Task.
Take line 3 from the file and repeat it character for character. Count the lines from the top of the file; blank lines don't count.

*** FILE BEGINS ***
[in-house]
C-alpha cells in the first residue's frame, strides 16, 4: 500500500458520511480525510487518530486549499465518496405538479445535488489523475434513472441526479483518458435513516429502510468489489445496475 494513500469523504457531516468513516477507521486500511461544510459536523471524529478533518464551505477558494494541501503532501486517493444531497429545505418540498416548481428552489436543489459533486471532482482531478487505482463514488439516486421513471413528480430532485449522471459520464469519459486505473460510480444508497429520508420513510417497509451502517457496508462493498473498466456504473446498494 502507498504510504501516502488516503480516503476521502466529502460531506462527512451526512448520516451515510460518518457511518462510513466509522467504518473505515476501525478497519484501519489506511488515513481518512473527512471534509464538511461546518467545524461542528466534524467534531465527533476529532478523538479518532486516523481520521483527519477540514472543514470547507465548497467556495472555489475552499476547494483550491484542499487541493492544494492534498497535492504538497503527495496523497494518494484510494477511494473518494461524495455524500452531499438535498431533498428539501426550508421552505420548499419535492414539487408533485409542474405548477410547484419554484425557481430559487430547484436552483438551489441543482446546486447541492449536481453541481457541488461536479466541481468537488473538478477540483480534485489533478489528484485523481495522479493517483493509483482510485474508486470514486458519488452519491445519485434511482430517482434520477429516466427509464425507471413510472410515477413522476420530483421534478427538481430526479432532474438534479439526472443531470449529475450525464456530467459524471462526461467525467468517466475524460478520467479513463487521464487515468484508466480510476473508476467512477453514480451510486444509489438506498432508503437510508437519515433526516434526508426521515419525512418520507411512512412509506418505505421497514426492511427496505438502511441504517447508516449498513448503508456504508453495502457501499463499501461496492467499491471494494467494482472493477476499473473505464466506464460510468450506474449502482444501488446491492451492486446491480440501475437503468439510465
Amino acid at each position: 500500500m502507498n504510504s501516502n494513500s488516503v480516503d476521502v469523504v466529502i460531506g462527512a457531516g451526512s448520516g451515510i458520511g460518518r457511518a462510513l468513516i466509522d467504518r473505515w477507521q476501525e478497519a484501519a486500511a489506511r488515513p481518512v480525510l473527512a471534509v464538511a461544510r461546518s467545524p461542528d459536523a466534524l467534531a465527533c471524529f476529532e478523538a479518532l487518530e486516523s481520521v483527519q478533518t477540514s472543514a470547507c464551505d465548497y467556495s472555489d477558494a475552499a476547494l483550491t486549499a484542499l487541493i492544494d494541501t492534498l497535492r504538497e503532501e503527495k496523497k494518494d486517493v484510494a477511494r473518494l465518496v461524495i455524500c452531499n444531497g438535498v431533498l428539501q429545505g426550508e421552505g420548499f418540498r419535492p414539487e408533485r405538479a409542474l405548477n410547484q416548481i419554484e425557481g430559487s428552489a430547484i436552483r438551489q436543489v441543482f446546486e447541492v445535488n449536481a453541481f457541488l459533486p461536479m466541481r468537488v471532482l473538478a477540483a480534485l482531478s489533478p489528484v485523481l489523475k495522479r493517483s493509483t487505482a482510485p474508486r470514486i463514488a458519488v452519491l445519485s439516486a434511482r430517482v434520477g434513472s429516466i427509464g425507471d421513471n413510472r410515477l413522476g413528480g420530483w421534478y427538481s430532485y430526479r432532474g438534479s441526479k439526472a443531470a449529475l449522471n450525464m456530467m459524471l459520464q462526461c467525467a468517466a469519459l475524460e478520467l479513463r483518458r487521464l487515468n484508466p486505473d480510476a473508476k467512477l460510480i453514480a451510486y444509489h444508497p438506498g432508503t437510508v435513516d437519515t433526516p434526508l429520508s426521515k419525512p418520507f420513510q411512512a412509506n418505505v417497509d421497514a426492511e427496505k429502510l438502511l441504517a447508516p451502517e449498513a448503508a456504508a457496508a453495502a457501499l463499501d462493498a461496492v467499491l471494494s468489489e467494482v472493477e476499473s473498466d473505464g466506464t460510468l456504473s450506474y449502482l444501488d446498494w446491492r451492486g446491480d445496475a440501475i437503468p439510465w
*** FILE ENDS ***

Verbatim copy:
Amino acid at each position: 500500500m502507498n504510504s501516502n494513500s488516503v480516503d476521502v469523504v466529502i460531506g462527512a457531516g451526512s448520516g451515510i458520511g460518518r457511518a462510513l468513516i466509522d467504518r473505515w477507521q476501525e478497519a484501519a486500511a489506511r488515513p481518512v480525510l473527512a471534509v464538511a461544510r461546518s467545524p461542528d459536523a466534524l467534531a465527533c471524529f476529532e478523538a479518532l487518530e486516523s481520521v483527519q478533518t477540514s472543514a470547507c464551505d465548497y467556495s472555489d477558494a475552499a476547494l483550491t486549499a484542499l487541493i492544494d494541501t492534498l497535492r504538497e503532501e503527495k496523497k494518494d486517493v484510494a477511494r473518494l465518496v461524495i455524500c452531499n444531497g438535498v431533498l428539501q429545505g426550508e421552505g420548499f418540498r419535492p414539487e408533485r405538479a409542474l405548477n410547484q416548481i419554484e425557481g430559487s428552489a430547484i436552483r438551489q436543489v441543482f446546486e447541492v445535488n449536481a453541481f457541488l459533486p461536479m466541481r468537488v471532482l473538478a477540483a480534485l482531478s489533478p489528484v485523481l489523475k495522479r493517483s493509483t487505482a482510485p474508486r470514486i463514488a458519488v452519491l445519485s439516486a434511482r430517482v434520477g434513472s429516466i427509464g425507471d421513471n413510472r410515477l413522476g413528480g420530483w421534478y427538481s430532485y430526479r432532474g438534479s441526479k439526472a443531470a449529475l449522471n450525464m456530467m459524471l459520464q462526461c467525467a468517466a469519459l475524460e478520467l479513463r483518458r487521464l487515468n484508466p486505473d480510476a473508476k467512477l460510480i453514480a451510486y444509489h444508497p438506498g432508503t437510508v435513516d437519515t433526516p434526508l429520508s426521515k419525512p418520507f420513510q411512512a412509506n418505505v417497509d421497514a426492511e427496505k429502510l438502511l441504517a447508516p451502517e449498513a448503508a456504508a457496508a453495502a457501499l463499501d462493498a461496492v467499491l471494494s468489489e467494482v472493477e476499473s473498466d473505464g466506464t460510468l456504473s450506474y449502482l444501488d446498494w446491492r451492486g446491480d445496475a440501475i437503468p439510465w